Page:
The far-right has introduced a host of deranged conspiracy theories regarding the lifesaving COVID-19 vaccines, which have proven to be safe and effective at slowing the spread of the virus that's killed over 700 thousand Americans.
From elected officials to private citizens at city council meetings, conspiracy theorists have claimed the vaccines are magnetized, that they contain microchips, and even that they're the biblical "mark of the beast."
But few of these conspiracy theories were more delusional than one mentioned in a so-called "vaccine death report" promoted by far right state Representative Ken Weyler of New Hampshire. The report absurdly claimed the vaccines contain "self-aware" creatures with tentacles.
The state's Republican governor, Chris Sununu, denounced the erroneous claim to CNN"s Erin Burnett—and he didn't mince words.
"When crazy comes knocking at the door, you've got to slam it shut, that's all there is to it, I don't care what pa… https://t.co/knZT0hfZk0— OutFrontCNN (@OutFrontCNN) 1634860404.0
The governor said:
"Look, Erin, when crazy comes knocking at the door, you've got to slam it shut. That's all there is to it. I don't care what party you're from. ... There's just absolutely no place for the misinformation, the crazy conspiracy theories, all that kind of nonsense, I don't care what party you're from. We're gonna push back on it every time, because we've still got a big job to do. ... I got a lot on my plate, I don't need that kind of crazy getting in the way."
Others agreed, but many accused Sununu of initially tolerating these same conspiracy theories.
It's hard to slam the door after you already invited them to come in and make themselves comfortable,… https://t.co/XmLMnylUSu— Louise Spencer (@Louise Spencer) 1634908567.0
@OutFrontCNN @batess Sununu made this bed, he can now lie in it.— Rani Yachts🏳️🌈 (@Rani Yachts🏳️🌈) 1634899865.0
@OutFrontCNN @HotlineJosh Which "conspiracy theories" does he classify as "wild", & which ones does he believe, himself?— Truth Ombudsman (@Truth Ombudsman) 1634873548.0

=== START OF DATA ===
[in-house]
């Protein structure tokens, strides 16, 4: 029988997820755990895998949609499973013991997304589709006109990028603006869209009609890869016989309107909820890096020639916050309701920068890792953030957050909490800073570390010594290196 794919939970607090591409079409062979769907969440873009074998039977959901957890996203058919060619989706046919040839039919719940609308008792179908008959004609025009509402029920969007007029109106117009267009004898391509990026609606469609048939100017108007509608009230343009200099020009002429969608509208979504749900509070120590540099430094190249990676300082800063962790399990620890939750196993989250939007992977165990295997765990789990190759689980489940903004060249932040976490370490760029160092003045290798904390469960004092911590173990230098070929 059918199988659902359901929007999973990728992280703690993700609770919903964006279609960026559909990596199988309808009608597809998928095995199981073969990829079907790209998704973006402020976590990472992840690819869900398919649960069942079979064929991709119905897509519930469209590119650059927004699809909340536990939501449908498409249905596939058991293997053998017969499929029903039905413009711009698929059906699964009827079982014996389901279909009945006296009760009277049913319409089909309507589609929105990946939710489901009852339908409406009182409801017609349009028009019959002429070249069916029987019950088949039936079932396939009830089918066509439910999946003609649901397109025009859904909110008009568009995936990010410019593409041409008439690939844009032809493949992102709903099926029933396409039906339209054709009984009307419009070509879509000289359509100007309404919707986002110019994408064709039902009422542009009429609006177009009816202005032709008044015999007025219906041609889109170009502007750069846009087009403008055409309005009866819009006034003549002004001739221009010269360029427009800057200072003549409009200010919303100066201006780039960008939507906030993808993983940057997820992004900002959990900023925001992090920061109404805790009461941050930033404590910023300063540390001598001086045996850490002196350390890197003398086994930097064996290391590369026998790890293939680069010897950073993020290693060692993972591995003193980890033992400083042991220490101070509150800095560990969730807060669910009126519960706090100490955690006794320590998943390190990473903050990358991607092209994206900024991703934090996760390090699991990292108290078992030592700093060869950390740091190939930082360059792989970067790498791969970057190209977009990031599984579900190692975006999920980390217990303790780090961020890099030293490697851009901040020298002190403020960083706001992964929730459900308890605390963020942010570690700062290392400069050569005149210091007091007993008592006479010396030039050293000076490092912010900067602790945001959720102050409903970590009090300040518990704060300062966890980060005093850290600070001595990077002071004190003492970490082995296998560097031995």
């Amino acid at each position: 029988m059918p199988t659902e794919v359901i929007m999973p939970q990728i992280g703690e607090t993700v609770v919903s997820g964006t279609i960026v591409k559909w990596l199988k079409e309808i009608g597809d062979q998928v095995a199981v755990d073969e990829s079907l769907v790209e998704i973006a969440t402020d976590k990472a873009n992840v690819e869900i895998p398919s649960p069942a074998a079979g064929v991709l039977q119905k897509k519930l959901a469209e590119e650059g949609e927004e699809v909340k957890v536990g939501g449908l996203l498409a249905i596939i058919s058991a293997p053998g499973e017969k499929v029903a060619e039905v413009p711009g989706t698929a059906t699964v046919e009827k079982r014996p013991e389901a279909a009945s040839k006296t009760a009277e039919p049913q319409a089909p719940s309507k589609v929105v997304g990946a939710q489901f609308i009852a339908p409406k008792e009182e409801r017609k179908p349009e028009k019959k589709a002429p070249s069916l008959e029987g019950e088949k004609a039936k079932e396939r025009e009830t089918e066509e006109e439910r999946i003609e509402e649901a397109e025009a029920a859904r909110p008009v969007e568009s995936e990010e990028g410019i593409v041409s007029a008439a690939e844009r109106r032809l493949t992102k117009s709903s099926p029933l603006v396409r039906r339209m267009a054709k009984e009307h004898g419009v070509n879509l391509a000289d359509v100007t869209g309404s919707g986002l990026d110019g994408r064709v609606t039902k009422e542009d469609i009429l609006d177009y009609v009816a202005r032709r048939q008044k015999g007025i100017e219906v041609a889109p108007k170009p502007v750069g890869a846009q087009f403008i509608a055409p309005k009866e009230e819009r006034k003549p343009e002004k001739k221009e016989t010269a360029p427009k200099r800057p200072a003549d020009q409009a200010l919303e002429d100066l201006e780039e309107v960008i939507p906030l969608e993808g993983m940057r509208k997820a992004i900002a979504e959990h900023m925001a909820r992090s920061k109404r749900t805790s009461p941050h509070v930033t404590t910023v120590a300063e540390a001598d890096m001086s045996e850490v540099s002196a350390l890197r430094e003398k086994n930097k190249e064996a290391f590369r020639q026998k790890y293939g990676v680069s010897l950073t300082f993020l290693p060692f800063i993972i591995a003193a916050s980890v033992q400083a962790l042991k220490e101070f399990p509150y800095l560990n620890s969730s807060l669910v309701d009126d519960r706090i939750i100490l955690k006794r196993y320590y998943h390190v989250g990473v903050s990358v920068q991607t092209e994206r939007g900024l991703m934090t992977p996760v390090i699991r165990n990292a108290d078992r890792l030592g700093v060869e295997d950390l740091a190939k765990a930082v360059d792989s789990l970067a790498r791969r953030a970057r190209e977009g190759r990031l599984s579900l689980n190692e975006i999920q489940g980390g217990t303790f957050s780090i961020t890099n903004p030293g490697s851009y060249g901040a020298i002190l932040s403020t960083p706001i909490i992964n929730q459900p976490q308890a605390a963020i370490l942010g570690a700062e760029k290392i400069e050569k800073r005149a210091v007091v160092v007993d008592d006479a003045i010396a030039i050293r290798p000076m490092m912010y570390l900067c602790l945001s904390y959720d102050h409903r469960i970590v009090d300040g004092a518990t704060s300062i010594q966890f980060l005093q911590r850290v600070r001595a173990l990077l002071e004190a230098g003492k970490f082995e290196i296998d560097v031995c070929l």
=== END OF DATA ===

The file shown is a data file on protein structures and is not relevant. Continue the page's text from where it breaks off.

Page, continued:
Regardless, Sununu is far from the only one acknowledging that vaccine conspiracy theories are a threat to public health and, sadly, far too widespread.
Start holding these people civilly and criminally liable for spreading this bulls**t and see how quickly it stops. https://t.co/aper8ZKRSr— Patrick Sheldon (@Patrick Sheldon) 1634828328.0
The latest anti-vax conspiracy being propped up by Fox? Vaccines contain fetal tissue (they don't) https://t.co/cqAzVHbJDd— nikki mccann screamírez 👻 (@nikki mccann screamírez 👻) 1634074105.0
Shouldn't be overlooked from today's press conference. The Governor played into a conspiracy theory that the vaccin… https://t.co/UjENmotCc5— Anders Croy (@Anders Croy) 1634845747.0
I don’t talk about the vaccine with anyone dawg. Once y’all started making up conspiracy theories and other nonsens… https://t.co/lzOcaU4lQ0— Cole (@Cole) 1634138667.0
We've all seen how @Facebook can be used to spread misinformation, conspiracy theories, anti-vaccine info, and othe… https://t.co/jUdozUvVjF— Mark Herring (@Mark Herring) 1634226662.0
This is unbelievably paranoid behavior fed by conspiracy theories. Who knew this country had so many dangerous kook… https://t.co/Gpp8T5HUt6— Mo Ray (@Mo Ray) 1634727694.0
Attended workshop on vaccination with local community at Chungi Amar Saddu, Lahore. Large number of ppl believe vac… https://t.co/Zc3JS6aAWw— Ammar Ali Jan (@Ammar Ali Jan) 1619629766.0
Around 67 percent of Americans have gotten their first dose of the vaccine.